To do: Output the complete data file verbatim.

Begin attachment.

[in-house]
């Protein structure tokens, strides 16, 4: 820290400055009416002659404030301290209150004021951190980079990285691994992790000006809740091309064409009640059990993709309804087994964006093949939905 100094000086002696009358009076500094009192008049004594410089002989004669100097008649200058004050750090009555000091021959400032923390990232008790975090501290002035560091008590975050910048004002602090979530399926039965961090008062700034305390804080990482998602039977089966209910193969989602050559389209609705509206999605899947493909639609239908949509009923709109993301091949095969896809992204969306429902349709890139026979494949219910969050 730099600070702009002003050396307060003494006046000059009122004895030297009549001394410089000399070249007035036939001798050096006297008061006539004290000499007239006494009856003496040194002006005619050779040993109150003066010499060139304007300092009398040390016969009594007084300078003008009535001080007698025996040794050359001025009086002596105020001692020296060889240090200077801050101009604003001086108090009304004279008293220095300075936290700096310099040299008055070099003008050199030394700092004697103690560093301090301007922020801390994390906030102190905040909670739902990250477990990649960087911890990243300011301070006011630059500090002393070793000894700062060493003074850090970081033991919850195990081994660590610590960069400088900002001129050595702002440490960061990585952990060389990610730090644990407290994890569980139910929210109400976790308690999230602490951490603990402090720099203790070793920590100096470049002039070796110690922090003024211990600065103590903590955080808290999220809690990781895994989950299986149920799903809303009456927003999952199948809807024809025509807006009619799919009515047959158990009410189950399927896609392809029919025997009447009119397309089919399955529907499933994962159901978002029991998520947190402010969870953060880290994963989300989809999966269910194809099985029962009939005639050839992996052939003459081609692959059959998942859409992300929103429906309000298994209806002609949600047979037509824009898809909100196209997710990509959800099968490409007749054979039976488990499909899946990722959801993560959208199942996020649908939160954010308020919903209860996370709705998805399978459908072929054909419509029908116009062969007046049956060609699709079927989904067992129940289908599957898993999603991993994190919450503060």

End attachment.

[in-house]
């Protein structure tokens, strides 16, 4: 820290400055009416002659404030301290209150004021951190980079990285691994992790000006809740091309064409009640059990993709309804087994964006093949939905 100094000086002696009358009076500094009192008049004594410089002989004669100097008649200058004050750090009555000091021959400032923390990232008790975090501290002035560091008590975050910048004002602090979530399926039965961090008062700034305390804080990482998602039977089966209910193969989602050559389209609705509206999605899947493909639609239908949509009923709109993301091949095969896809992204969306429902349709890139026979494949219910969050 730099600070702009002003050396307060003494006046000059009122004895030297009549001394410089000399070249007035036939001798050096006297008061006539004290000499007239006494009856003496040194002006005619050779040993109150003066010499060139304007300092009398040390016969009594007084300078003008009535001080007698025996040794050359001025009086002596105020001692020296060889240090200077801050101009604003001086108090009304004279008293220095300075936290700096310099040299008055070099003008050199030394700092004697103690560093301090301007922020801390994390906030102190905040909670739902990250477990990649960087911890990243300011301070006011630059500090002393070793000894700062060493003074850090970081033991919850195990081994660590610590960069400088900002001129050595702002440490960061990585952990060389990610730090644990407290994890569980139910929210109400976790308690999230602490951490603990402090720099203790070793920590100096470049002039070796110690922090003024211990600065103590903590955080808290999220809690990781895994989950299986149920799903809303009456927003999952199948809807024809025509807006009619799919009515047959158990009410189950399927896609392809029919025997009447009119397309089919399955529907499933994962159901978002029991998520947190402010969870953060880290994963989300989809999966269910194809099985029962009939005639050839992996052939003459081609692959059959998942859409992300929103429906309000298994209806002609949600047979037509824009898809909100196209997710990509959800099968490409007749054979039976488990499909899946990722959801993560959208199942996020649908939160954010308020919903209860996370709705998805399978459908072929054909419509029908116009062969007046049956060609699709079927989904067992129940289908599957898993999603991993994190919450503060």